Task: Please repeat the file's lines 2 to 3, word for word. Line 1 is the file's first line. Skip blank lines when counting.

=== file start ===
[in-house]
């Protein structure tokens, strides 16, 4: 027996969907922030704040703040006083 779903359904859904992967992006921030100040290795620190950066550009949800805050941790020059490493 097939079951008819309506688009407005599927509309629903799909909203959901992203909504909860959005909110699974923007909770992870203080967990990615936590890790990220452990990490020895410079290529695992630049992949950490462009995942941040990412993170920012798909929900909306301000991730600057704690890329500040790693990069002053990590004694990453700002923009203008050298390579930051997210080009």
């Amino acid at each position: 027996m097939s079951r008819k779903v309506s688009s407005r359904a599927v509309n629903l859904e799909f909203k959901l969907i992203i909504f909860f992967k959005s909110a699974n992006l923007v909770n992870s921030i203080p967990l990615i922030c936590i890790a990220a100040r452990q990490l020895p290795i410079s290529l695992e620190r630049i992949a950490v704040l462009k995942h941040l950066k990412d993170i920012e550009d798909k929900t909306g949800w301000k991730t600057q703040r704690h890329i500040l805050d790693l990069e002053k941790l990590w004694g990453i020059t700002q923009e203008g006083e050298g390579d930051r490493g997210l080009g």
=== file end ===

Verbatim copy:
């Protein structure tokens, strides 16, 4: 027996969907922030704040703040006083 779903359904859904992967992006921030100040290795620190950066550009949800805050941790020059490493 097939079951008819309506688009407005599927509309629903799909909203959901992203909504909860959005909110699974923007909770992870203080967990990615936590890790990220452990990490020895410079290529695992630049992949950490462009995942941040990412993170920012798909929900909306301000991730600057704690890329500040790693990069002053990590004694990453700002923009203008050298390579930051997210080009």
């Amino acid at each position: 027996m097939s079951r008819k779903v309506s688009s407005r359904a599927v509309n629903l859904e799909f909203k959901l969907i992203i909504f909860f992967k959005s909110a699974n992006l923007v909770n992870s921030i203080p967990l990615i922030c936590i890790a990220a100040r452990q990490l020895p290795i410079s290529l695992e620190r630049i992949a950490v704040l462009k995942h941040l950066k990412d993170i920012e550009d798909k929900t909306g949800w301000k991730t600057q703040r704690h890329i500040l805050d790693l990069e002053k941790l990590w004694g990453i020059t700002q923009e203008g006083e050298g390579d930051r490493g997210l080009g």